We habitually think that liquids do not have a specific shape, either in a puddle of water or in a container it takes the shape of a container.
But actually, this is due to gravity.
If a liquid is in weightlessness, for example, in another liquid of the same density, it has a spherical shape.
And free fall is the state of weightlessness, so the liquid is also spherical when it is falling.
When it enters the calcium lactate solution and the surface is covered with a film to lock it, it also becomes a spherical shape.
6. Sodium Aginate Beads Uses
Alginate is stable at high temperatures, biodegradable, and approved for use in food, cosmetic and pharmaceutical applications.
In addition to its excellent performance in the food industry, alginate beads have shown their magic in the tobacco industry, pharmaceuticals, and bioengineering.
These alginate beads can be used not only in juice but also in milk tea, desserts, ice cream, coco cola, chewing gum, and cocktails, do you think it is amazing?
Friends familiar with the tobacco industry know that popping beads is a tobacco accessory that has emerged in recent years. Also called a tobacco capsule - a bead embedded in the filter releases a special flavor when pinched and popped, giving cigarettes a more layered and distinctive taste and smell experience. The novel taste brought by the popped beads adds a lot of color to many cigarette products.
In order to get rid of the odor, many companies have come up with the " brilliant idea " to add alginate beads to the mask.
That is, the beads are stored in the mask sandwich, if you want to breathe some aromatic air, break the beads in the mask, the aroma will be "broken beads and out", and some masks can also store more than two beads, the taste is different, the experience is different.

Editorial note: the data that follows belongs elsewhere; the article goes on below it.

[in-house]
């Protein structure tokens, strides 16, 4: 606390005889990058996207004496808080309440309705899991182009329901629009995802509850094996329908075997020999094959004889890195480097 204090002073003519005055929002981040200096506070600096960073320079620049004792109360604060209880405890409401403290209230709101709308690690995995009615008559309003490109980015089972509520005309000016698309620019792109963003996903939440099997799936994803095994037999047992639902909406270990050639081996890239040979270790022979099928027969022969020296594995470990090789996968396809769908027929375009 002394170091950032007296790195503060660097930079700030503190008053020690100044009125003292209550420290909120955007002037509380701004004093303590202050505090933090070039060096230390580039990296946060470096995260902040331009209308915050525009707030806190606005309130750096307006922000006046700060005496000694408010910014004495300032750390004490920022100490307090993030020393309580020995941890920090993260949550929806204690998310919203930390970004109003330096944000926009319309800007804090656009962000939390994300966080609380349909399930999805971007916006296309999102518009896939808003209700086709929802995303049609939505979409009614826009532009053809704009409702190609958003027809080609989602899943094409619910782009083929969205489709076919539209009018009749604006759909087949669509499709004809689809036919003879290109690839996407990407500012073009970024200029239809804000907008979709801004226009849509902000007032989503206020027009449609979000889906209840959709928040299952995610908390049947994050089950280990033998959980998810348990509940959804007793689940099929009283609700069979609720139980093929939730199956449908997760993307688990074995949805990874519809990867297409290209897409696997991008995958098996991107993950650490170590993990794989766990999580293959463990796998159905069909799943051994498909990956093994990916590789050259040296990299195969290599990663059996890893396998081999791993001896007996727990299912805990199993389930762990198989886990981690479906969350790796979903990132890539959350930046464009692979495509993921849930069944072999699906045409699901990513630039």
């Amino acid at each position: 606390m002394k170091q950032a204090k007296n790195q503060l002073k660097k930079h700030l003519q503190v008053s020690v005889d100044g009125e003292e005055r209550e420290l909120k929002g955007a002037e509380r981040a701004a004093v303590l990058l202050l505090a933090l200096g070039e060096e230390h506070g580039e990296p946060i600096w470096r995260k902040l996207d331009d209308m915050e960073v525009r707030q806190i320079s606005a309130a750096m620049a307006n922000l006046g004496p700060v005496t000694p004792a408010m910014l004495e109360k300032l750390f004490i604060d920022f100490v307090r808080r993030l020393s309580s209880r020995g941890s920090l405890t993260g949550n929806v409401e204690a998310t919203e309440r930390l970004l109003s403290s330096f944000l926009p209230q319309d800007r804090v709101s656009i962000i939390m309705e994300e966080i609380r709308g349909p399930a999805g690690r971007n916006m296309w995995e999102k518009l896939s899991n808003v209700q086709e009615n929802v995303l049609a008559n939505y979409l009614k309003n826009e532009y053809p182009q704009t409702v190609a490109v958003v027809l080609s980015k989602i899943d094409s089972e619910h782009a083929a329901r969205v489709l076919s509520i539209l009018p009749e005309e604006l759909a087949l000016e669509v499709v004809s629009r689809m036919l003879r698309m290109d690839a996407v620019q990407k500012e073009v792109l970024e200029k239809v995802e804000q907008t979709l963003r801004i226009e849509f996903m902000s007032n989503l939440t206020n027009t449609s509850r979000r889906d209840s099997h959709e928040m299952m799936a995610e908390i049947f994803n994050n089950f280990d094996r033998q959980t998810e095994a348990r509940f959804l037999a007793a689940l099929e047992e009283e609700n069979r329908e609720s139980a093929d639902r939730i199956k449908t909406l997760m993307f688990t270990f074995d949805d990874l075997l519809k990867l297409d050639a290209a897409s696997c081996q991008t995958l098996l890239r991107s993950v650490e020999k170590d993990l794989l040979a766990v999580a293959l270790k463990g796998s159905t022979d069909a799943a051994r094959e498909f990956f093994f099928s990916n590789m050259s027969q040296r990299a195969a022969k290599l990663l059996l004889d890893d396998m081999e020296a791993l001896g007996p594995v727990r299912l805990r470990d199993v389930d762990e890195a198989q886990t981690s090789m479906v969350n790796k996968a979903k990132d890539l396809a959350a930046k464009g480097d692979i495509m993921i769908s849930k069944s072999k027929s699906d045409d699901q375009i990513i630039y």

It is said to have the benefit of preventing motion sickness.
- Potential use of alginate beads as a chondrocyte delivery vehicle and stepwise dissolving porogen in a hydrogel scaffold for cartilage tissue engineering
- Besides protein immobilization, calcium alginate beads are also widely used for cell-immobilization
7. Turning Spherification into a Science Project
Since the spherification process depends on many variables, you can easily turn to make alginate beads (popping boba) into a science project. (Juice balls, yogurt balls, etc.).
The acidity or calcium content of the food is a good independent variable for a science experiment. If you want to explore this spherification process in more detail, for example, you can study how the acidity of the food affects the shape of the popping boba you make, or you should try foods with different calcium content to test how much sodium citrate you must add to make this spherification process successful.
Since good popping boba is spherical or ball-shaped, one way to quantify the success of your spherification process in a science project is to measure the longest and shortest dimensions or diameter and height of the popping boba you make.
You can measure these dimensions by placing the popping boba on graph paper and counting the lines it spans; in a perfect sphere, the diameter and height are the same.
Experimenting with spherification is the best way to find out which foods and liquids make the best beads and what pH levels produce the most perfect spheres.